In this Section:
Opera Through the Eyes of Film
Friday, May 11
9:00 am - 6:00 pm
Neubauer Collegium for Culture and Society
5701 S. Woodlawn Avenue
Chicago, Illinois 60637
The encounter between opera and film dates back to the birth of the motion picture at the dawn of the twentieth century. Back then, opera was a prestigious and flourishing cultural practice: the stream of new works was far from drying out, or so at least it seemed, whereas the motion picture was struggling to define its own identity both artistically and technically. In this context, cinema – its early practitioners, theorists, and enthusiasts – often invoked opera as an eminent precursor whose legacy the new art form might lay claim to and enrich. Much has changed since then. With the rise of the avant-garde in music, opera experienced a major crisis – one whose effects are still keenly felt. Suddenly, and not without surprise, film – both as a medium and as an art – has come to be seen as a possible means for opera to survive within a media-saturated world.
In all its complexity and ambivalence, the interplay of opera and film is not only a fascinating but also an intricate topic. Needless to say, to disentangle its many threads in a theoretically rigorous way requires more than a teleologically oriented narrative about the rise and fall of two genres – often, perhaps all too often, portrayed as the nec plus ultra of “high” and “low” culture. Indeed, despite the current momentum of intermedia and interart research, caution is still needed to avoid historical or theoretical over-simplification and political stereotyping when it comes to the debate on opera and film.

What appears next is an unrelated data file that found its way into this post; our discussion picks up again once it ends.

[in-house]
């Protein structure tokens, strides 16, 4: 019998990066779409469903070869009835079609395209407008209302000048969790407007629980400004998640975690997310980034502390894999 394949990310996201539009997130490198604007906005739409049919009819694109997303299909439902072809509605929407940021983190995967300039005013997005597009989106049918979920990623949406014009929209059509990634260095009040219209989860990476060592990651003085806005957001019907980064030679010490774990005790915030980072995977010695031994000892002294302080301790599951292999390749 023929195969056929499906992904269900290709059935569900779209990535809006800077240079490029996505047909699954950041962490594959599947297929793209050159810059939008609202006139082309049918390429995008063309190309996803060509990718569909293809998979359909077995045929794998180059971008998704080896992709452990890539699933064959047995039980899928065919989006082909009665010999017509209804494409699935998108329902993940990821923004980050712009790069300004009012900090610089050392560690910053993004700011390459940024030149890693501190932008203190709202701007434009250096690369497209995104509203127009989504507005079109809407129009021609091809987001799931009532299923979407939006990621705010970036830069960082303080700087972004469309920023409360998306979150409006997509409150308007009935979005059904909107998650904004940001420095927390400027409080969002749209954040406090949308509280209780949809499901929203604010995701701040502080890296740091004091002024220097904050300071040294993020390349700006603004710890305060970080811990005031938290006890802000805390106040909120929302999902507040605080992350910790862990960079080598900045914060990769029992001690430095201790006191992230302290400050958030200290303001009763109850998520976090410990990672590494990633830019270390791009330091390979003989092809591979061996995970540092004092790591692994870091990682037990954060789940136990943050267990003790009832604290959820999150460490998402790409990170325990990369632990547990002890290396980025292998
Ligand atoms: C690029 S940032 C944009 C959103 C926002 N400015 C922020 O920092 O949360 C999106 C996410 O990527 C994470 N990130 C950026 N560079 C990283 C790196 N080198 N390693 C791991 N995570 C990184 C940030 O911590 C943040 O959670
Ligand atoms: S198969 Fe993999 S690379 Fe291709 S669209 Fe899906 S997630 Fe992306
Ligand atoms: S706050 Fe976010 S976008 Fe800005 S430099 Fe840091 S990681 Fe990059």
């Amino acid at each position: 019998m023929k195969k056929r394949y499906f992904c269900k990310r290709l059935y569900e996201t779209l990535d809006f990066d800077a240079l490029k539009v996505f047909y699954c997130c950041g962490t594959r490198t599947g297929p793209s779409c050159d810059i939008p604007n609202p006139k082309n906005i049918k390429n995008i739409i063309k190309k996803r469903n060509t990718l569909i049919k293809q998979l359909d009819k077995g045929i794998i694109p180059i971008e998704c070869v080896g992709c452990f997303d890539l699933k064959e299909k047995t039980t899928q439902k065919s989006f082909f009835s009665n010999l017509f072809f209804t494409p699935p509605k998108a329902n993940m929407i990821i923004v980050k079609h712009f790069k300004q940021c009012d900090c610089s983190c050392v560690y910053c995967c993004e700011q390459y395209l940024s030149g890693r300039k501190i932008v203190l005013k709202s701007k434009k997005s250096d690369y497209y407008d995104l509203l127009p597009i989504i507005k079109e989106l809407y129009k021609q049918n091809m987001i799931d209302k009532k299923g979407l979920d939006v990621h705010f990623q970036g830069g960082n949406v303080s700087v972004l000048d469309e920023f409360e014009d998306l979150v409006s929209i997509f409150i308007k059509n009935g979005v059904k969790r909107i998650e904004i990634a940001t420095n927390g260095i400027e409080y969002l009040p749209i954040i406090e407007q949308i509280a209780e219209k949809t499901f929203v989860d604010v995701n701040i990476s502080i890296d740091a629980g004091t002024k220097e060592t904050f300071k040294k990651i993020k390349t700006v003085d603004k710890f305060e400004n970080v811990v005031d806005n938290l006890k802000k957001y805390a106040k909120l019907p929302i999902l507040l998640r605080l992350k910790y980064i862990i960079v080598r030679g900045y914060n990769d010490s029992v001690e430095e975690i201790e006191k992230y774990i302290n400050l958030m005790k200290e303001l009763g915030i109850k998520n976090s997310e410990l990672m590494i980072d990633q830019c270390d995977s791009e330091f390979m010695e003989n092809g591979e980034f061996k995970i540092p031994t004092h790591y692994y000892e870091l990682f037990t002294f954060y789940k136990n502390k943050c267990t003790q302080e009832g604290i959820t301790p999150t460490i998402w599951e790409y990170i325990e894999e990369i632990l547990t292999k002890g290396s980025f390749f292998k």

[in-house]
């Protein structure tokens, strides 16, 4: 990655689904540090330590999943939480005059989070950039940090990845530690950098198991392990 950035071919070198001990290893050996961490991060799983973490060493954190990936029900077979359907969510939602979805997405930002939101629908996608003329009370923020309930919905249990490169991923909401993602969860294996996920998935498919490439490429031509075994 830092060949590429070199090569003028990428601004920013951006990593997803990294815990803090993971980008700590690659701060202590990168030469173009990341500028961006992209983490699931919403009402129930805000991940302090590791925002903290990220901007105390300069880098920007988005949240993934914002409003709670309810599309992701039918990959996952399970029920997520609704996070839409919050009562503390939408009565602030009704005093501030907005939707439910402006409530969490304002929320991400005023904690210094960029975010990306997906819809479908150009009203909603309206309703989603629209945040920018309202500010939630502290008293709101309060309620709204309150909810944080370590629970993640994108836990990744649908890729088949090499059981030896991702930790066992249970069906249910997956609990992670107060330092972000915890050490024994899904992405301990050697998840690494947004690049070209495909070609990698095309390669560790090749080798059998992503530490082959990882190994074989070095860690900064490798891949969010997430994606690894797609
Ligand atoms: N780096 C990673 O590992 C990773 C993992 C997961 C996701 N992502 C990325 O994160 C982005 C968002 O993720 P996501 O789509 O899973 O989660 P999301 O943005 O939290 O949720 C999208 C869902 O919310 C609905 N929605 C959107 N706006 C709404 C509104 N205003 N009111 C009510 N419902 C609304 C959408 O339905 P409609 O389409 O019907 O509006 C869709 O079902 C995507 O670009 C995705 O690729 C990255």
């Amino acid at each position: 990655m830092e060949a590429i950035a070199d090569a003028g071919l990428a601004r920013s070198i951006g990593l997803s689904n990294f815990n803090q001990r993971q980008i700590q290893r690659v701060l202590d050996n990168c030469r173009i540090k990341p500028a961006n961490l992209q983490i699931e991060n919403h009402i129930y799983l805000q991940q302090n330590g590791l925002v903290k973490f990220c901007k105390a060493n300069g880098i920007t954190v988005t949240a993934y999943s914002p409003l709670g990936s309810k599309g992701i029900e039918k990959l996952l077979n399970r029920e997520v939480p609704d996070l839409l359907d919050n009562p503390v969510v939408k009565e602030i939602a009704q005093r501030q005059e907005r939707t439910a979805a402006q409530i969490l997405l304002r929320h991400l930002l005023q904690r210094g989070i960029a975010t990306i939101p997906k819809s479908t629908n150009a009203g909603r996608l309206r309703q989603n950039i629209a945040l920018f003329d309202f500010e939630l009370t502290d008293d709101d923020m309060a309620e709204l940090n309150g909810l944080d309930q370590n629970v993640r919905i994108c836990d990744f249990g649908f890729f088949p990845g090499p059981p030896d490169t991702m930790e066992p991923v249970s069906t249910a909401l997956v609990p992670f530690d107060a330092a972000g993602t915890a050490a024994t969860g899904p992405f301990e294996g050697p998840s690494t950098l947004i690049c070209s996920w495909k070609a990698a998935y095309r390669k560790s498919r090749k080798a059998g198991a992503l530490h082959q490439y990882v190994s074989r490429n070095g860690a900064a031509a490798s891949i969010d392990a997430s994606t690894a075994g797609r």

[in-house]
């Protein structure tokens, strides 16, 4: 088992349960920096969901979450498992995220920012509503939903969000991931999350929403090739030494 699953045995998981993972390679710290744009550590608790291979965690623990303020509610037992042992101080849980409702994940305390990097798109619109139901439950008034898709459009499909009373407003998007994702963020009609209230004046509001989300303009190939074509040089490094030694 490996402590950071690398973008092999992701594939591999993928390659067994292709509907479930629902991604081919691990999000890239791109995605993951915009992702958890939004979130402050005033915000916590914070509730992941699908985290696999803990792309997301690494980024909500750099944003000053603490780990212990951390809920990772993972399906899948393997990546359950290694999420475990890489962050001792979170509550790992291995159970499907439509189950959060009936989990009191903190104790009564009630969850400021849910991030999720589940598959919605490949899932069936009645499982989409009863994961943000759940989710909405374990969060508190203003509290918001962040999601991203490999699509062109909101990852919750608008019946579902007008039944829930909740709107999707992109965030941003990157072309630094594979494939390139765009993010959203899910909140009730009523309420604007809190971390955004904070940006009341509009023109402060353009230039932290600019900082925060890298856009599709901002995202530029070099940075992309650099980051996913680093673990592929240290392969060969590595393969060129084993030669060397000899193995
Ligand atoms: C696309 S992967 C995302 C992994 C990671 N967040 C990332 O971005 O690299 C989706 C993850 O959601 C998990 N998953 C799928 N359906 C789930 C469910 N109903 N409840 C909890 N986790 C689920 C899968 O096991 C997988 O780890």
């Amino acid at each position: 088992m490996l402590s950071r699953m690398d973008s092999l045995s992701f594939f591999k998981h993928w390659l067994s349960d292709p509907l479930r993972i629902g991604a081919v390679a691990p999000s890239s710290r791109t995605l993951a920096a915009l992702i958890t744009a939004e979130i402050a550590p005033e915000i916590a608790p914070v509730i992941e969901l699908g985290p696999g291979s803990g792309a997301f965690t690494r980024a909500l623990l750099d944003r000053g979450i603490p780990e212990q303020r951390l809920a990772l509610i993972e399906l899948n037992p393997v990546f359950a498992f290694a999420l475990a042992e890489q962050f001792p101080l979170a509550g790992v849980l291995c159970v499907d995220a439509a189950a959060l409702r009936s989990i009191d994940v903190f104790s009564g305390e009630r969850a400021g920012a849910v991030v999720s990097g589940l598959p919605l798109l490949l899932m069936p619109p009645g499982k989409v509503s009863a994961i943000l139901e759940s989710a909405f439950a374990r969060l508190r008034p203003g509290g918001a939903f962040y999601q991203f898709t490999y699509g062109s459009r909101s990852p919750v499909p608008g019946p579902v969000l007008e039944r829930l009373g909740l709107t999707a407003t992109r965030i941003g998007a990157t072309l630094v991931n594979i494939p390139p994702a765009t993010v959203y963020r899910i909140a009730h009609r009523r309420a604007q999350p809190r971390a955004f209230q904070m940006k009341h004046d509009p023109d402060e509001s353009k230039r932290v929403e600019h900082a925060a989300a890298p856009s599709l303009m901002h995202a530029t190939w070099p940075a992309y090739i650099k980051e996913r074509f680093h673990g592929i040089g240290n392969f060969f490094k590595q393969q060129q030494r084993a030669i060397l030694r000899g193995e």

In keeping with these concerns, the aim of this symposium is to reassess the aesthetic and political aspects of the relationship between opera and film, taking the following question as a point of departure: how does looking at (and listening to) opera through the eyes (and ears) of film – i.e. by means of a detour through the various ways in which film remediates, represents, reappropriates, or evokes opera – change our perception and understanding of both genres? Taken in its broadest sense, this question is meant to trigger a fruitful and intensive exchange whose contours and trajectory will only emerge in the course of this symposium. Participants include Christopher Morris, Dan Wang, David J. Levin, Jelena Novak, João Pedro Cachopo, Marco Ladd, Marissa Fenley, and Tien-Tien Jong. In anticipation of the symposium, the Film Studies Center will host a screening of Mark Rappaport's Mozart in Love (1974) on May 10 at 4:00 p.m. The film will be introduced by Jonathan Rosenbaum. Both events are co-sponsored by the Department of Cinema and Media Studies and the Committee on Theater and Performance Studies.